Then he said, "No one ever preaches a sermon on that." (This was 1973.) "They say, 'That is all well and good for Jesus Himself, but we have to be practical. After all, He was the Boss' Son, He had a special "in", so He knew everything would turn out all right for Him.' They don't get the part where Jesus is trying to tell everyone that they are the Boss' Son, too. Now that's the Good News, the Gospel." Watts pauses here, then says: "It never got out."

He gets a big laugh from the people there at the talk. This recording sounded like one of his seminary talks. The wry truth that those religious insiders know is that Jesus' actual Gospel hasn't "gotten out" yet, even though it is plainly written in the Bible. That you can look at the Gospel stories through Jesus' eyes, and that doing so is in fact the whole point. That you can "know" as Jesus did, and speak as he did, - "For he taught them as one having authority, and not as the scribes. (Matthew 7:29)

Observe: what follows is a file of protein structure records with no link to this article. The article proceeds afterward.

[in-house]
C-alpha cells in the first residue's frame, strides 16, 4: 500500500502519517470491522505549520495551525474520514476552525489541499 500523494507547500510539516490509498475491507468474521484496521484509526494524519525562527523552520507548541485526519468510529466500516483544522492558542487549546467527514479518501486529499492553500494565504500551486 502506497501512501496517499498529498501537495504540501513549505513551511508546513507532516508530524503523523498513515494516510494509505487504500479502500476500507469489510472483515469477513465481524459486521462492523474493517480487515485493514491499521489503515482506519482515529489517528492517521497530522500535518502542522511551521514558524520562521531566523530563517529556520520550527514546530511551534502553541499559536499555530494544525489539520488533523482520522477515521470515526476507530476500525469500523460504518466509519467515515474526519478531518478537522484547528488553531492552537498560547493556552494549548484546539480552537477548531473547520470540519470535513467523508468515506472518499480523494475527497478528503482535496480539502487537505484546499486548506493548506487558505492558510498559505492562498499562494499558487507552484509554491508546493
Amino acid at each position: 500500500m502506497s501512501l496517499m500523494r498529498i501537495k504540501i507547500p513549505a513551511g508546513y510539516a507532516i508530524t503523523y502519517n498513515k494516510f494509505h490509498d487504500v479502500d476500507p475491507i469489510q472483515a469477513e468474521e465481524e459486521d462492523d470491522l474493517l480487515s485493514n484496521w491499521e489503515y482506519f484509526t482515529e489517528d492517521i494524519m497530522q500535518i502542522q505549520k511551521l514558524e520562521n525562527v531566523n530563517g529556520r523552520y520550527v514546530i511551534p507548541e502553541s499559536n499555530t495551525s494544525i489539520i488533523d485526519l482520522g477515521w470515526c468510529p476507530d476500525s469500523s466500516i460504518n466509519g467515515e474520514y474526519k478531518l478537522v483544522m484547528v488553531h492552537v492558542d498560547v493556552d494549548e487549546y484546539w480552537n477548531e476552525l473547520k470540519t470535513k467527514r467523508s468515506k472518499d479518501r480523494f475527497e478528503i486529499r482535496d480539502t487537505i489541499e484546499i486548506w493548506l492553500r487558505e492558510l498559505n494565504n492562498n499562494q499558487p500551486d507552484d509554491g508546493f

You know how scribes teach. They are forever looking something up in their scrolls, and then saying, "Yep, here it is right here, in black and white, it says this that and the other." Not Jesus. He spoke from his heart, and made it up as he went along. People heard his authority, not because he shouted and gave orders, but because he spoke as one who knows something from personal experience. He knew the experience of a human being who could stop all the worrying, and know that he was the Son of God. Watts went on about how incredibly courageous a person would have to be to take Jesus at his word about letting God provide. Give all your clothes back to Dad or to the poor, walk out in the street naked. (That is where I started thinking about my nude dreams.)